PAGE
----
STOCKHOLM (Reuters) - Sweden said on Thursday it would introduce a limit on how much punters could gamble in online casinos for the duration of the coronavirus outbreak as isolated individuals increasingly turn to such sites for entertainment.
With football and other organised sports shut down by restrictions in place to stem the spread of the new coronavirus, and many Swedes spending more time at home, the use of online slot machines and casino games has rocketed, government officials said.
The government said it planned to limit the amount gamblers can transfer into online casino accounts to 5,000 Swedish crowns ($495) a week. A similar limit would apply to losses on online slot machines.
"What we are seeing at the moment is a dangerous cocktail of different conditions that could increase the risk of problem gambling and gambling addition," Social Security Minister Ardalan Shekarabi told reporters.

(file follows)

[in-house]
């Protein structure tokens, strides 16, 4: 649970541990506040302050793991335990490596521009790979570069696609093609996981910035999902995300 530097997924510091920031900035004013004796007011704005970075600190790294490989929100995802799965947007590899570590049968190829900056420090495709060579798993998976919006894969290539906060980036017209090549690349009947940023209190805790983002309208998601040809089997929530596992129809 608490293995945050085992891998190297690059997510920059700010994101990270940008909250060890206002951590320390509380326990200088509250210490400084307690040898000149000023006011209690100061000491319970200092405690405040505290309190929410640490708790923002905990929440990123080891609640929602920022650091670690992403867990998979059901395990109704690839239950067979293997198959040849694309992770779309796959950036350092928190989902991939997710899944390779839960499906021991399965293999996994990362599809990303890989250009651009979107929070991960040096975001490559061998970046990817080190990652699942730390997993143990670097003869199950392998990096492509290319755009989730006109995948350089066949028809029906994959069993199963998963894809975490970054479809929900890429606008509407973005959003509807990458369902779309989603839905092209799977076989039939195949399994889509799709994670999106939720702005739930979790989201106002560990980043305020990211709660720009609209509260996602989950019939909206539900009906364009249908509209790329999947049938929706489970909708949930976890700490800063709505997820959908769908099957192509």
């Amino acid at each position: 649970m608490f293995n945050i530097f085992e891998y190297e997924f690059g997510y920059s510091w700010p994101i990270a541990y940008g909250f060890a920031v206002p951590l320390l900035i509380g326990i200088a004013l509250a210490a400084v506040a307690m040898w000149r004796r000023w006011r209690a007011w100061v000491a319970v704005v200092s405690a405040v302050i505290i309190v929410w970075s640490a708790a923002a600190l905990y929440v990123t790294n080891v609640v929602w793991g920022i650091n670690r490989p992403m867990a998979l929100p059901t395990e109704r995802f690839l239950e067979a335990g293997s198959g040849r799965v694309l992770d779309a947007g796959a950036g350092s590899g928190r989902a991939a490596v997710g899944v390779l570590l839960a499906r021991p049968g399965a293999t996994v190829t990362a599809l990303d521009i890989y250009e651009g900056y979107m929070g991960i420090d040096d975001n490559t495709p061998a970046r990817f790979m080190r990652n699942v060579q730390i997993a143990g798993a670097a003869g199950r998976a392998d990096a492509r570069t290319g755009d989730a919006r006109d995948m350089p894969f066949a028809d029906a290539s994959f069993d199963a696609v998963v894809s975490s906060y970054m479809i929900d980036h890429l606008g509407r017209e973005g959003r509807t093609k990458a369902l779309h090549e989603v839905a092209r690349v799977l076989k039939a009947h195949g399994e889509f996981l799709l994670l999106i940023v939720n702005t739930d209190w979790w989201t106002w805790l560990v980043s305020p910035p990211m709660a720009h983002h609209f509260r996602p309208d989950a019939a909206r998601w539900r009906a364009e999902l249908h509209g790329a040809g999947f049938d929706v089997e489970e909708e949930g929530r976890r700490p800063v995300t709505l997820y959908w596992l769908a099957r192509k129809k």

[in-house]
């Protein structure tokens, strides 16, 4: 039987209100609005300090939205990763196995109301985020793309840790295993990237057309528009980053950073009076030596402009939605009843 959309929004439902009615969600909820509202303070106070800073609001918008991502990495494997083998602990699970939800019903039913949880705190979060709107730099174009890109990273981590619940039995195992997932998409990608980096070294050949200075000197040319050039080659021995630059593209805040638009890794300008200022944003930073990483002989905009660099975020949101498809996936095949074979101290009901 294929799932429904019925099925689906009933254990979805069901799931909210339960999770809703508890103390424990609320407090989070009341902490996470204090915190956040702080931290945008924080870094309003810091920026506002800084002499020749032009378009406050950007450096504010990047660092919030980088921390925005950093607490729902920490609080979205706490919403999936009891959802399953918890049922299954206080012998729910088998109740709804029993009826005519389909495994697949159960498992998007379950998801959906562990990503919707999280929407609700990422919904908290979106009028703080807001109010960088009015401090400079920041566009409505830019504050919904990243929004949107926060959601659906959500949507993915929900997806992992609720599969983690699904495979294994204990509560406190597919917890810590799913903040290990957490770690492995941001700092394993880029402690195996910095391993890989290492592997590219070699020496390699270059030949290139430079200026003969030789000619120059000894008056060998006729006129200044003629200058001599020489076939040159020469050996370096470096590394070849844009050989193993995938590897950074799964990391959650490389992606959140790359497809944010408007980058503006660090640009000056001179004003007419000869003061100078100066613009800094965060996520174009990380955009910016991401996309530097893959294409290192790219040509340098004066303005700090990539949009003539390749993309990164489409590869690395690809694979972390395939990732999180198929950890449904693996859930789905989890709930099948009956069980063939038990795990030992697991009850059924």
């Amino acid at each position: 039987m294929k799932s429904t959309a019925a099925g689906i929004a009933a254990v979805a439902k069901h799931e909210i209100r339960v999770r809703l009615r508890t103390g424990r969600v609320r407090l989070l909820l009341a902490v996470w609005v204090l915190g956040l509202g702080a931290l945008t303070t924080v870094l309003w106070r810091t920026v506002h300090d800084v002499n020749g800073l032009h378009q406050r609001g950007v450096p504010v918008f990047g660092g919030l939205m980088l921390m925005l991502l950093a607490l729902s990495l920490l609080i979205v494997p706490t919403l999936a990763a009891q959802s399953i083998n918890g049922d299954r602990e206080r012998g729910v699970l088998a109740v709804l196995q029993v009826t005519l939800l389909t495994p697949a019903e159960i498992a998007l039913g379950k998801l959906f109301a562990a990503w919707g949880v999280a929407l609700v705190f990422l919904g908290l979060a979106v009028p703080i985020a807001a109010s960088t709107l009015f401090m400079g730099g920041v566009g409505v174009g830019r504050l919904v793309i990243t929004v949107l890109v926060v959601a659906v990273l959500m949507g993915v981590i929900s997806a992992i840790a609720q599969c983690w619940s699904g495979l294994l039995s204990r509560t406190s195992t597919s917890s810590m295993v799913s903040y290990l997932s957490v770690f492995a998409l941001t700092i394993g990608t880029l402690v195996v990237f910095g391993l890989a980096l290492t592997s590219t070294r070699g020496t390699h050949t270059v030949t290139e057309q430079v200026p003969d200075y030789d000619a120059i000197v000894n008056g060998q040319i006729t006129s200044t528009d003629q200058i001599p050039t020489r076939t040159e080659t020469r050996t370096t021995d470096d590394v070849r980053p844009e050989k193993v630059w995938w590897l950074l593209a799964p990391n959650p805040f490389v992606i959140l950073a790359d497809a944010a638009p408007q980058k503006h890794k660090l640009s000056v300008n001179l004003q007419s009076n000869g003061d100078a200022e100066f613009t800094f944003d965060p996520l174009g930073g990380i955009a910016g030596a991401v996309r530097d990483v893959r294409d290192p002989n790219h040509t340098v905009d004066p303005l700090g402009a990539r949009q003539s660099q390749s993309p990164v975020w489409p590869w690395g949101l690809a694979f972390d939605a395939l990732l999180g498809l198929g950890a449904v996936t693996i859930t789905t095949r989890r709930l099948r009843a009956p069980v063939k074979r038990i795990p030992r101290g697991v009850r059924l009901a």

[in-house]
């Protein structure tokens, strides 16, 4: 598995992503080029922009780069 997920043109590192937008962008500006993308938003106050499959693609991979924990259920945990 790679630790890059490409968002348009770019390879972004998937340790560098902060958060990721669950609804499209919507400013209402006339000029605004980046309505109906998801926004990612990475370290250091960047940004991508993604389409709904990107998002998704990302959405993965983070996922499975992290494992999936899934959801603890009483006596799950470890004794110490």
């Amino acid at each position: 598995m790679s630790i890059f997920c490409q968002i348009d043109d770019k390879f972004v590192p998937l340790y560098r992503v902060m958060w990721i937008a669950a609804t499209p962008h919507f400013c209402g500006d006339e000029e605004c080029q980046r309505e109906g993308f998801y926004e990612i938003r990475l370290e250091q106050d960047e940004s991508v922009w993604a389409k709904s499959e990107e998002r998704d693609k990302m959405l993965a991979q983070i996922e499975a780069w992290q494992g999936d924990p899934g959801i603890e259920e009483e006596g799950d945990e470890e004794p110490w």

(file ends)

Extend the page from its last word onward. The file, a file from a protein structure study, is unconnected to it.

"Isolated individuals, with major worries about their jobs and finances, represent a dangerously fertile nursery for an increase in gambling problems."
Under the new rules, players will also have to set a time limit for their activities, while bonuses - where online casinos give players extra money to play with to encourage them to switch sites - would be limited to 100 crowns.
Authorities will also be given more tools to block unlicensed gambling sites.
Shares in online casino firms slid on Thursday after the government's proposals, which will come into force on June 1 and last until the end of the year, were announced.
Shares in online casino firm Kindred
Countries like Spain and Belgium have also acted to limit online gambling that has risen under coronavirus lockdowns. Latvia has imposed a total ban.
Sweden has reported 16,004 cases of COVID-19 infection and 1,937 deaths.
The country has taken a relatively low-key approach to curbing the coronavirus, relying on voluntary social distancing more than prohibitions. Many businesses have closed and thousands of workers sent home but schools remain open as Sweden has opted against a total lockdown seen across much of Europe.
(Reporting by Simon Johnson; Editing by Mark Heinrich)